Pretty stringent right? Organic products are better for your body and for preserving the earth that God created! My belief is this, the huge increase in health conditions such as diabetes, cancers, early onset puberty, and so many others things are largely due to what is in our food, and as a result what goes into our body. What we must understand is our bodies are natural, and they best process natural things. Anything it does not recognise at natural is either excreted, or if it can not be excreted, our body will store it in our fat cells so it doesn’t harm us and because it doesn’t know how to process it.

This principle is also true for synthetic vitamins; a lot of the lab made vitamins we take are not actually processed by our bodies because they lack the natural carriers and components that our body uses to recognise, and use them. They are stored in our fat cells, and only a tiny percentage of the product is actually absorbed. Why do you think the RDA % of each vitamin in a tablet is usually very close to, or over 100%? Because your body cannot actually absorb it all. <– I’ll write a separate post about this.

If our bodies absorbed the entire vitamin content, then taking vitamins would surely be an overdose when combined with what we eat naturally in our diets!?

The principle is this; what is unnatural, our body fights, excretes, or stores in our fat cells, and increases the quantity of our fat cells to store more junk, and this is why I buy organic wherever possible.

For almost a year, I ate McDonald’s breakfast every day, Monday – Friday; my thought was “how wrong can you go with eggs, sausage, bagel, and cheese?” About a year into this “diet”, I noticed my stomach being more bloated and larger than usual, and I’d always be hungry by about 11am. Within 2 weeks of cutting out the junk and starting my new diet this year, I noticed more muscle definition, and my stomach shrink in size. Why? I’m eating natural and my fat cells are decreasing. I also have a body scanning machine at work which shows your percentage fat, and by changing my diet, my total body fat percentage decreased.  I also noticed that my breakfast would last until 12:30pm again, this is because I was eating natural foods with a lower glycaemic index that my body would burn slowly. Again, I will write a separate post about this lol.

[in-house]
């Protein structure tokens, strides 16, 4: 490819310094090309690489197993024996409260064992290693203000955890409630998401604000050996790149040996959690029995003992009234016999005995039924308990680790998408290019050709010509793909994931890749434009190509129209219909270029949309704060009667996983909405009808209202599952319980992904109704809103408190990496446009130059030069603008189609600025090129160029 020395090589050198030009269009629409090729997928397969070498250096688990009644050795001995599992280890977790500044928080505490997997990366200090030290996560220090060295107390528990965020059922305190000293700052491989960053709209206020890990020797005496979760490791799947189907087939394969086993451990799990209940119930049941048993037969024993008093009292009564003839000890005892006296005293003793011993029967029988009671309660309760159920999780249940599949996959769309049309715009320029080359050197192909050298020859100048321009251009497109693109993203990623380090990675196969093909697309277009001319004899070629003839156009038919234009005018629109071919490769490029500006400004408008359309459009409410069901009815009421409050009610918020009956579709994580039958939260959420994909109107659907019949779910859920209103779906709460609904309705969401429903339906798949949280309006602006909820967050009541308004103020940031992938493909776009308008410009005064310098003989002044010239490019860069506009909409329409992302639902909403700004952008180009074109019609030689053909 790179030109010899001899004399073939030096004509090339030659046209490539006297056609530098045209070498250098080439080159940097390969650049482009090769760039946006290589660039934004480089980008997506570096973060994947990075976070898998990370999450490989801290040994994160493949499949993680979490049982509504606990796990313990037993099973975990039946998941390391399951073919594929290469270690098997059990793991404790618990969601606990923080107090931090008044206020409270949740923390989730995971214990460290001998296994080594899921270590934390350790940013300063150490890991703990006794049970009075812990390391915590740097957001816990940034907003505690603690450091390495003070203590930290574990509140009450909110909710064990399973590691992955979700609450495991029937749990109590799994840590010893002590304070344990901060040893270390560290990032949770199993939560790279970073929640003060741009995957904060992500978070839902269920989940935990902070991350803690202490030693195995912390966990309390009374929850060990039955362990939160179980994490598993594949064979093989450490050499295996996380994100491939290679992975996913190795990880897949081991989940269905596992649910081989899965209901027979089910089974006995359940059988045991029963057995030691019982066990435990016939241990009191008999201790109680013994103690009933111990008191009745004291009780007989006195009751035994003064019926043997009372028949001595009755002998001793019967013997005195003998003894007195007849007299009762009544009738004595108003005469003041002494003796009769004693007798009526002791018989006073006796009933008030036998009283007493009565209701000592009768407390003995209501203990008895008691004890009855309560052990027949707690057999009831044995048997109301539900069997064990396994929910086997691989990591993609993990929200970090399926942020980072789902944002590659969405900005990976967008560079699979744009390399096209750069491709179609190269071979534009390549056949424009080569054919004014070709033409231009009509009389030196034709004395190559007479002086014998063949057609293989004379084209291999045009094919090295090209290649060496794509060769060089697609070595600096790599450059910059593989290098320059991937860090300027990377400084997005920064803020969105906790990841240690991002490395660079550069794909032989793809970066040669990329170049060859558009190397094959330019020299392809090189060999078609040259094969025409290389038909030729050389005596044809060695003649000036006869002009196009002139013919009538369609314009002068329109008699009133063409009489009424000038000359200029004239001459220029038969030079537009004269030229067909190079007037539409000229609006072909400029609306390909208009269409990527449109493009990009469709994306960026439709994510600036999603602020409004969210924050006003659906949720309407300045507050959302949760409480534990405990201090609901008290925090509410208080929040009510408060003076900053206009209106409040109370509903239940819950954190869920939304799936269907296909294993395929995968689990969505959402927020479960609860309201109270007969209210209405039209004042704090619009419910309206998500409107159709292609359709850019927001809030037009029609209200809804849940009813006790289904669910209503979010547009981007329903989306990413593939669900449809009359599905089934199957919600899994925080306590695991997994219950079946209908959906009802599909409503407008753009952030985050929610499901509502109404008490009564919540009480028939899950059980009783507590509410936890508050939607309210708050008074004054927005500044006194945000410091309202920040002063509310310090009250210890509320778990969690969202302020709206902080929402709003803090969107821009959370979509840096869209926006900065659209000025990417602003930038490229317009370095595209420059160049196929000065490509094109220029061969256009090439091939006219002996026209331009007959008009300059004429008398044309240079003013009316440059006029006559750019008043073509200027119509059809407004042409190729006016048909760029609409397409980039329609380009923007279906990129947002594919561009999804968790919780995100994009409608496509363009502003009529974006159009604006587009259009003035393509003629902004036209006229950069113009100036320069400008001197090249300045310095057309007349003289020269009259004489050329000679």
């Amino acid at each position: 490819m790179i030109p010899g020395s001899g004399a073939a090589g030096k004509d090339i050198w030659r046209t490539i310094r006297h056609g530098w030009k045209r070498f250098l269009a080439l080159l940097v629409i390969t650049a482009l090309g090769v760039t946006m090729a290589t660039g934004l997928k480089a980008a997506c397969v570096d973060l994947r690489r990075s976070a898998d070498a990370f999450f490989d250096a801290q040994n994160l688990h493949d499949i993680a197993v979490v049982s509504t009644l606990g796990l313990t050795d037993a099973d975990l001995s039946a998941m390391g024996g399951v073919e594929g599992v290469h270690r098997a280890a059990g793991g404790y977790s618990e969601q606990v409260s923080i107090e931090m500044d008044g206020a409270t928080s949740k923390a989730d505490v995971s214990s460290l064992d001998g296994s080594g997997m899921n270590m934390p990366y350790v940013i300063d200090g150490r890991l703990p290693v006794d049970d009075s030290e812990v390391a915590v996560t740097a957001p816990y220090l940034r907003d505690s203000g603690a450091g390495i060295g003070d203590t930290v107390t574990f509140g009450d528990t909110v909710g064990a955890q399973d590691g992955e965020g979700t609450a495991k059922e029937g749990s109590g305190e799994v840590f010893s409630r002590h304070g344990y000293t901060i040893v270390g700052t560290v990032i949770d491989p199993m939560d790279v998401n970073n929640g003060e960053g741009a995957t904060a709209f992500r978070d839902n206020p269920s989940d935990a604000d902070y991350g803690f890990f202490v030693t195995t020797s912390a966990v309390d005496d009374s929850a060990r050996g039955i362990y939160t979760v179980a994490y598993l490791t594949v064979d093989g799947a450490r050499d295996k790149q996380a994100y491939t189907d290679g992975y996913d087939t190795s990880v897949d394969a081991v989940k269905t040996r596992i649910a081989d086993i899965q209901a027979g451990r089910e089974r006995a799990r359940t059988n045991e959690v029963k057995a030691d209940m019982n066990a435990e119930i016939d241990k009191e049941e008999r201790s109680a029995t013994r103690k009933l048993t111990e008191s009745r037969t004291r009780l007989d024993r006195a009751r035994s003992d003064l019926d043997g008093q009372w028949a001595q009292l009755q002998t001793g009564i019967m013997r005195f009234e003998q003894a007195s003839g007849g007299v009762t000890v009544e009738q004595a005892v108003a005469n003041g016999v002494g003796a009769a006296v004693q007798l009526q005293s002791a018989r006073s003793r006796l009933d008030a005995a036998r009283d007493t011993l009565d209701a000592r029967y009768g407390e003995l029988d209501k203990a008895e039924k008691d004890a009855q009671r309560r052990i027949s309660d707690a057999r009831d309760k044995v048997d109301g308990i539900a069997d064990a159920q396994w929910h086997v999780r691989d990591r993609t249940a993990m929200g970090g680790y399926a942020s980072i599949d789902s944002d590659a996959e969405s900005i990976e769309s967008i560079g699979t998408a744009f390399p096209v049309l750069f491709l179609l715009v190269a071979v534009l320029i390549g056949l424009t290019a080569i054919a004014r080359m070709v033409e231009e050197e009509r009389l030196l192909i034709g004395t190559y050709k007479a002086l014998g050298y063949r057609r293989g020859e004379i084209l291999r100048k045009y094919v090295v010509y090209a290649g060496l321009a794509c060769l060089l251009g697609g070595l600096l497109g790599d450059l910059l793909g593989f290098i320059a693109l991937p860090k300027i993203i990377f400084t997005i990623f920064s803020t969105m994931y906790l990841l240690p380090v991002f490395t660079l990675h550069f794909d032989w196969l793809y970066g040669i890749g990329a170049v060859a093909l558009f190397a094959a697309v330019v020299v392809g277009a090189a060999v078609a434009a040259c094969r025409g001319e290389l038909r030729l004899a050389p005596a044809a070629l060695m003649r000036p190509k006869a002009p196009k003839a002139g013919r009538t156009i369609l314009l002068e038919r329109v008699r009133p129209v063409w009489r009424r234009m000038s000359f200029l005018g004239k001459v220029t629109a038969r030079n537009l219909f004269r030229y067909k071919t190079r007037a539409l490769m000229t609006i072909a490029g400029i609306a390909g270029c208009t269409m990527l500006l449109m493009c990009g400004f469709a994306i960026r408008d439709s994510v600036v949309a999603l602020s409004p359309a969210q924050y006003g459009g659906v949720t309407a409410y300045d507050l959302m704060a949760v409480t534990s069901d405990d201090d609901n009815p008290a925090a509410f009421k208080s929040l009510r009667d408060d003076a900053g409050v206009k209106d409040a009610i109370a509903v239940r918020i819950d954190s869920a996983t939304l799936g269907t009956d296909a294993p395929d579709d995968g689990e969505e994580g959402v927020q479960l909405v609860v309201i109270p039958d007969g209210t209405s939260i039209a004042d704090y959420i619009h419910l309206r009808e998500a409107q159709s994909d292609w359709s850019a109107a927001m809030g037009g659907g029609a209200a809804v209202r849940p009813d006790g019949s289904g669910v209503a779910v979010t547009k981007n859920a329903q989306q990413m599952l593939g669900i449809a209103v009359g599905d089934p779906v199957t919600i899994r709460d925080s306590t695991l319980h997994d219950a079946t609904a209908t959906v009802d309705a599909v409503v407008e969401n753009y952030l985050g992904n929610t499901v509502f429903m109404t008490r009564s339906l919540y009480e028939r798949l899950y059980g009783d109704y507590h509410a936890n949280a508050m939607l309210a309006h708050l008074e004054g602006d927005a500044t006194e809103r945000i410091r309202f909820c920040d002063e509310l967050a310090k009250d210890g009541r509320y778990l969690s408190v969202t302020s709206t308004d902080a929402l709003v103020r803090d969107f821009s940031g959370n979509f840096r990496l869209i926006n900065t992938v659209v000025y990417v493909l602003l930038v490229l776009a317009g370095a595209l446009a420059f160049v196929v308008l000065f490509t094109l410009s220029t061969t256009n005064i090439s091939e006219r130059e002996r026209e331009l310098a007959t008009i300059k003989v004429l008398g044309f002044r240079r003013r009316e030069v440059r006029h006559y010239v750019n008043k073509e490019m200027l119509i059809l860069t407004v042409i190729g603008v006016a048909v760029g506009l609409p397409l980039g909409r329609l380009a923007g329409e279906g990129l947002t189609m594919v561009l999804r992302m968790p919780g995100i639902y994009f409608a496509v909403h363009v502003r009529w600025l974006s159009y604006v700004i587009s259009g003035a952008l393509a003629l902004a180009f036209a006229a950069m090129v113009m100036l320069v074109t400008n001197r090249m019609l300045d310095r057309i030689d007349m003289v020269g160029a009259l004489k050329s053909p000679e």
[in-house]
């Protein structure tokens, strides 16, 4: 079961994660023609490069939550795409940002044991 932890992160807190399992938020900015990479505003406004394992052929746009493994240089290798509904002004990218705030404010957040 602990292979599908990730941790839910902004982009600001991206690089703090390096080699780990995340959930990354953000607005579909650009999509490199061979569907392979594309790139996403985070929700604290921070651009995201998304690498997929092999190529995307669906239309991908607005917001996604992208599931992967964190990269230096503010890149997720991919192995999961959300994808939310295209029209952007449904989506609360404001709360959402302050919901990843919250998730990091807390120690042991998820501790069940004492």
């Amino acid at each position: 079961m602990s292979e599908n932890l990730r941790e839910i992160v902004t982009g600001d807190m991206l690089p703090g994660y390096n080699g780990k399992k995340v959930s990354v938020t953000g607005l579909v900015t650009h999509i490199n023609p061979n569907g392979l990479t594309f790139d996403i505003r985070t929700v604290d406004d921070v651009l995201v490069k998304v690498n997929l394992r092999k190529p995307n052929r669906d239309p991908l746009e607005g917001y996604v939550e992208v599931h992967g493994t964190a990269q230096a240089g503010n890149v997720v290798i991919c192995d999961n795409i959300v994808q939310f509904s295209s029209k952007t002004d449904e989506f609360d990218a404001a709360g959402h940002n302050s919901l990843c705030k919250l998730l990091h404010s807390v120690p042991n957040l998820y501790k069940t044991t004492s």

Now, by far the easiest, and cheapest way to shop organic is to find your local farmers market. In fact, you will probably find that your local farmers market will be cheaper than your supermarket! A local fruit and veg shop does not mean clean food, and their suppliers could be just the same as the supermarkets. Find your local farmers market, and if they stock organic products, they will have the logo on their website. Also read their ethical policy to see how they choose their suppliers.

If you can’t find a farmers market near you, then most supermarkets now have an organic range in fruit and veg, and dairy products.

In Manchester, Uk, I recommend Unicorn Grocery, and in London, UK, I found this great website Planet Organic who also deliver. Check out their great standards! A simple “farmers market in [insert your city name]” or “organic food market in [insert your city name]” on google will find something close to you. Be sure to check out their website and read their standards

Out of the major English supermarkets, Sainsbury’s by a mile, has the largest range in organic products with everything from organic fruits, vegetables, meat, cereals, snacks, milk, eggs, and anything else you can think of. If you can’t find organic ranges, or it’s out of your price bracket, then buy fruit and veg in season because they’ll be less likely to contain as many chemicals as when they are out of season, and cook as much as you can from scratch – even your bolognese sauce; buy fresh tomatoes blend them, and season with herbs & spices. Check out my first “health” post – Smart Shopping for more details about buying in season.

This really has been a crash course in organic shopping, and I hope it helps and has made sense. If you have any questions, please let me know below and I’ll answer them!

See you next time, and don’t forget to subscribe to my blog. If you like what you’re reading, share it too 🙂

 

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4 thoughts on “Organic Shopping

  1. Wow! This article was so helpful! Very informative and inspiring! I can’t wait to see what organic products I find this week at the grocery store. Thanks Fatmohn!! 🙂